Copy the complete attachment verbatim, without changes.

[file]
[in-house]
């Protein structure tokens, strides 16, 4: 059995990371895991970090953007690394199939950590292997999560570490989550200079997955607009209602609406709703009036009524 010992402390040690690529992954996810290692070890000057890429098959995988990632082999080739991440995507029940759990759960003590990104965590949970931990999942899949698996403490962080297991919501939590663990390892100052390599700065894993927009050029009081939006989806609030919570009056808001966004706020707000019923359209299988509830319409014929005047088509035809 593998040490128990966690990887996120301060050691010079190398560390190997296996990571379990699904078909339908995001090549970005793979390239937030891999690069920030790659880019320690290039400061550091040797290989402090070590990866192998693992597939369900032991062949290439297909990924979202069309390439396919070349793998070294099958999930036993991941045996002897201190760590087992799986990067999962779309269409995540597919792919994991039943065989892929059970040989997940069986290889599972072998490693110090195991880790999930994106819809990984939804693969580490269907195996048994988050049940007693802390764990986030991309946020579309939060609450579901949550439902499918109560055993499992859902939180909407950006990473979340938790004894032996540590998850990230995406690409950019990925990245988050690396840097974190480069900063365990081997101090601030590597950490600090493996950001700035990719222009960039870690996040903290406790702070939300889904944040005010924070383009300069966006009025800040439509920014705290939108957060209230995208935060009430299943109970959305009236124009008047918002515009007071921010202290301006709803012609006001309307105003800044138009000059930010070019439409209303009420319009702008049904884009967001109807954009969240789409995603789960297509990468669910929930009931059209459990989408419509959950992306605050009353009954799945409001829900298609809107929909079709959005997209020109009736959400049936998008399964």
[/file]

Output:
[in-house]
């Protein structure tokens, strides 16, 4: 059995990371895991970090953007690394199939950590292997999560570490989550200079997955607009209602609406709703009036009524 010992402390040690690529992954996810290692070890000057890429098959995988990632082999080739991440995507029940759990759960003590990104965590949970931990999942899949698996403490962080297991919501939590663990390892100052390599700065894993927009050029009081939006989806609030919570009056808001966004706020707000019923359209299988509830319409014929005047088509035809 593998040490128990966690990887996120301060050691010079190398560390190997296996990571379990699904078909339908995001090549970005793979390239937030891999690069920030790659880019320690290039400061550091040797290989402090070590990866192998693992597939369900032991062949290439297909990924979202069309390439396919070349793998070294099958999930036993991941045996002897201190760590087992799986990067999962779309269409995540597919792919994991039943065989892929059970040989997940069986290889599972072998490693110090195991880790999930994106819809990984939804693969580490269907195996048994988050049940007693802390764990986030991309946020579309939060609450579901949550439902499918109560055993499992859902939180909407950006990473979340938790004894032996540590998850990230995406690409950019990925990245988050690396840097974190480069900063365990081997101090601030590597950490600090493996950001700035990719222009960039870690996040903290406790702070939300889904944040005010924070383009300069966006009025800040439509920014705290939108957060209230995208935060009430299943109970959305009236124009008047918002515009007071921010202290301006709803012609006001309307105003800044138009000059930010070019439409209303009420319009702008049904884009967001109807954009969240789409995603789960297509990468669910929930009931059209459990989408419509959950992306605050009353009954799945409001829900298609809107929909079709959005997209020109009736959400049936998008399964």